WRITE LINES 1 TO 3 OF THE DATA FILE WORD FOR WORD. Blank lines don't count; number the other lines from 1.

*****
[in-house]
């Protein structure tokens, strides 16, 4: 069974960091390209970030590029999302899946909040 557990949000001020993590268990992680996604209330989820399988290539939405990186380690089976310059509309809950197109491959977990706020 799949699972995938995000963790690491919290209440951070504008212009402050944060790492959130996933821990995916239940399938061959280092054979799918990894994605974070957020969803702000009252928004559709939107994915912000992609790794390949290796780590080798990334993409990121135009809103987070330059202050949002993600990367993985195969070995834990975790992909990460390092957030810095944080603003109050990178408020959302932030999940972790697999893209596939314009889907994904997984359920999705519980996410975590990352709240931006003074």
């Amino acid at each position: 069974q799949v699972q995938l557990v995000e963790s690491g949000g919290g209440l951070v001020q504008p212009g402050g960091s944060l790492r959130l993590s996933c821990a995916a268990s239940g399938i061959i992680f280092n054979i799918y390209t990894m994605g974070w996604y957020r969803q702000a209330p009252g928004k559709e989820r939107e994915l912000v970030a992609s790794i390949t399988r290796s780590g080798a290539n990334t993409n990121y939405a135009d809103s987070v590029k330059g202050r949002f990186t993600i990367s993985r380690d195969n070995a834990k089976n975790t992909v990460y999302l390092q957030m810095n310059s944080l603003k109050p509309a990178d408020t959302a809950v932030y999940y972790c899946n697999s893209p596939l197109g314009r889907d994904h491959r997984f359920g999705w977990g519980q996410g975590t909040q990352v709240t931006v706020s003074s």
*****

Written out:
[in-house]
């Protein structure tokens, strides 16, 4: 069974960091390209970030590029999302899946909040 557990949000001020993590268990992680996604209330989820399988290539939405990186380690089976310059509309809950197109491959977990706020 799949699972995938995000963790690491919290209440951070504008212009402050944060790492959130996933821990995916239940399938061959280092054979799918990894994605974070957020969803702000009252928004559709939107994915912000992609790794390949290796780590080798990334993409990121135009809103987070330059202050949002993600990367993985195969070995834990975790992909990460390092957030810095944080603003109050990178408020959302932030999940972790697999893209596939314009889907994904997984359920999705519980996410975590990352709240931006003074």
């Amino acid at each position: 069974q799949v699972q995938l557990v995000e963790s690491g949000g919290g209440l951070v001020q504008p212009g402050g960091s944060l790492r959130l993590s996933c821990a995916a268990s239940g399938i061959i992680f280092n054979i799918y390209t990894m994605g974070w996604y957020r969803q702000a209330p009252g928004k559709e989820r939107e994915l912000v970030a992609s790794i390949t399988r290796s780590g080798a290539n990334t993409n990121y939405a135009d809103s987070v590029k330059g202050r949002f990186t993600i990367s993985r380690d195969n070995a834990k089976n975790t992909v990460y999302l390092q957030m810095n310059s944080l603003k109050p509309a990178d408020t959302a809950v932030y999940y972790c899946n697999s893209p596939l197109g314009r889907d994904h491959r997984f359920g999705w977990g519980q996410g975590t909040q990352v709240t931006v706020s003074s």